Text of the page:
Myths of Greece and Rome Narrated with Special Reference to Literature and Art

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Orpheus and Eurydice.

As Apollo had frequent opportunities of meeting the Muses, it is not to be wondered at that he fell a victim to the charms of the fair Calliope, who, in her turn, loved him passionately, and even wrote verses in his honor. This being the state of her feelings, she readily consented to their union, and became the proud mother of Orpheus, who inherited his parents’ musical and poetical gifts.

[76] Orpheus with his lute made trees,
And the mountain-tops, that freeze,
Bow themselves when he did sing:
To his music plants and flowers
Ever sprung; as sun and showers
There had made a lasting spring.
“Everything that heard him play,
Even the billows of the sea,
Hung their heads, and then lay by.”

This talent waxed greater as the years passed by, and became so remarkable, that the youth’s fame was very widespread; and when he fell in love with Eurydice, he brought all his skill into play to serenade her, and wooed her with voice and glance and with tender, passionate music. Eurydice was touched by his courtship, and ere long requited the love lavished upon her by conferring her hand upon Orpheus.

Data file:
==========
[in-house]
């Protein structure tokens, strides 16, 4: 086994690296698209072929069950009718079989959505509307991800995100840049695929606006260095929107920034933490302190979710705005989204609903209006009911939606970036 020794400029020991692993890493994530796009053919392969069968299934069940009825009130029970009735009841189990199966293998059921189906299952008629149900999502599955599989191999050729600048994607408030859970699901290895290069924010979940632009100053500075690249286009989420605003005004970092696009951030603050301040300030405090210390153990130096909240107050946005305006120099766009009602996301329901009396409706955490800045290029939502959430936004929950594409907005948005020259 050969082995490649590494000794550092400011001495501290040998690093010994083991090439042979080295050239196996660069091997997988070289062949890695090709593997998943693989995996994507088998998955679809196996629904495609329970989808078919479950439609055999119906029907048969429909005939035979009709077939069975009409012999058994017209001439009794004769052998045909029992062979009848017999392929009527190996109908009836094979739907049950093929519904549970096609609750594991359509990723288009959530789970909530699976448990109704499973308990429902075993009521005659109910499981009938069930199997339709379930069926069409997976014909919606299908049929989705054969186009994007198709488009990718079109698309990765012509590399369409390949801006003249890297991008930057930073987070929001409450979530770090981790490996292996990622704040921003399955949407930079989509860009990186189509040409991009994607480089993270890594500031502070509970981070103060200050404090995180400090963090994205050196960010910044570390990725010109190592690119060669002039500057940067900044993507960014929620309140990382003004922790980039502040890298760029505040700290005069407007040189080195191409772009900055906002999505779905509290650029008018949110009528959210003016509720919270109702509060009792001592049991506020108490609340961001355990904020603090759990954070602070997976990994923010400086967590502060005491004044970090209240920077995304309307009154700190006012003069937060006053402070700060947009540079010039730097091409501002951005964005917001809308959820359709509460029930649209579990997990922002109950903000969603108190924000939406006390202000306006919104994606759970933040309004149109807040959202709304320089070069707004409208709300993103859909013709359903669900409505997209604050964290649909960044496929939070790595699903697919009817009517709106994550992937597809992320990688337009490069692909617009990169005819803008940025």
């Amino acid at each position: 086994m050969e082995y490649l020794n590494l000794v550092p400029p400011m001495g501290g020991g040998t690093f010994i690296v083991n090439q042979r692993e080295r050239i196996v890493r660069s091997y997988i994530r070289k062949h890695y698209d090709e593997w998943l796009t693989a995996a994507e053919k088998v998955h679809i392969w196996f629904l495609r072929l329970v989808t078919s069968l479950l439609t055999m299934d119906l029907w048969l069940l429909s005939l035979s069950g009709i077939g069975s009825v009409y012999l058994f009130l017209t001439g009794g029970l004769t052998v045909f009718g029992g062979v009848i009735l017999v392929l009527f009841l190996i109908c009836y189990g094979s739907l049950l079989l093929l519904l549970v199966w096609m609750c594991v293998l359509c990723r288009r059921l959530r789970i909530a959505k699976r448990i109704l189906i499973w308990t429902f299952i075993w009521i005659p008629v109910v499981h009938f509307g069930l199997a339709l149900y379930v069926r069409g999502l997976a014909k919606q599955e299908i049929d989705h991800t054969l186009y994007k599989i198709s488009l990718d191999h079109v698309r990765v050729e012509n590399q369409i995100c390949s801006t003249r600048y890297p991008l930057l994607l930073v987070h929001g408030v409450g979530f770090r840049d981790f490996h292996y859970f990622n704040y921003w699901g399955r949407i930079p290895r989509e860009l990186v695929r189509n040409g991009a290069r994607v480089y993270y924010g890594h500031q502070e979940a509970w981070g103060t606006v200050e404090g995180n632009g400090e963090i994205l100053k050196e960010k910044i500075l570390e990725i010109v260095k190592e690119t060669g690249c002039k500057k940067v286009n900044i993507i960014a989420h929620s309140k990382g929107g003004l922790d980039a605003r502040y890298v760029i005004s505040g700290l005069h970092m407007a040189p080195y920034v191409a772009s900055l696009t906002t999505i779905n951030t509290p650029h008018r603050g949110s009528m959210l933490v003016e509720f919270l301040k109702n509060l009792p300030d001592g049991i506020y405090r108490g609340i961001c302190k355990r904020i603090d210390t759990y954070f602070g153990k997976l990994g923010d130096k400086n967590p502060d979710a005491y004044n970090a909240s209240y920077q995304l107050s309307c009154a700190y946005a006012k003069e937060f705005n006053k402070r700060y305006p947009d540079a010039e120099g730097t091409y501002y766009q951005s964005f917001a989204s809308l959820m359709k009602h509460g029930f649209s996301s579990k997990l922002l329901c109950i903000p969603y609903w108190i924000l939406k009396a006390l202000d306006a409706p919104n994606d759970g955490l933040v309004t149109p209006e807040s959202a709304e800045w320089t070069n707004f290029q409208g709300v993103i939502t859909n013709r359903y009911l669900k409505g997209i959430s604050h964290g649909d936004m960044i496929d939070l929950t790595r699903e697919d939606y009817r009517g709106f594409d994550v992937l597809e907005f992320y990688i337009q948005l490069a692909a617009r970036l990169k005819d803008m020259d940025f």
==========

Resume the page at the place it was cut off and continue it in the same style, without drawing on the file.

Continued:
Shortly after their union, while walking alone in the fields, the bride encountered a youth named Aristæus, whose bold admiration proved so distasteful, that she fled from him as quickly as possible. In her haste she accidentally trod upon a venomous serpent lurking in the long grass, which immediately turned upon her, and bit her heel. A short period of agonized suffering ensued; then Eurydice died, and her spirit was conducted down into the gloomy realms of Pluto, leaving Orpheus broken-hearted.

Plaintive, heartrending laments now replaced the joyous wedding strains; but even the charms of music failed to make life endurable, and Orpheus wandered off to Olympus, where he so piteously implored Jupiter to restore his wife to his longing arms, that the great god’s heart was moved to compassion. He gave him permission, therefore, to go down into the Infernal Regions to seek his wife, but warned him at the same time that the undertaking was perilous in the extreme.

Nothing daunted, Orpheus hastened to the entrance of Hades, and there saw the fierce three-headed dog, named Cerberus, who [77] guarded the gate, and would allow no living being to enter, nor any spirit to pass out of Hades. As soon as this monster saw Orpheus, he began to growl and bark savagely, to frighten him away; but Orpheus merely paused, and began to play such melting chords, that Cerberus’ rage was appeased, and he finally allowed him to pass into Pluto’s dark kingdom.

The magic sounds penetrated even into the remote depths of Tartarus, where the condemned suspended their toil for a moment, and hushed their sighs and groans to listen.

“E’en Tantalus ceased from trying to sip
The cup that flies from his arid lip;
Ixion, too, the magic could feel,
And, for a moment, blocked his wheel;
Poor Sisyphus, doomed to tumble and toss
The notable stone that gathers no moss,
Let go his burden, and turned to hear
The charming sounds that ravished his ear.”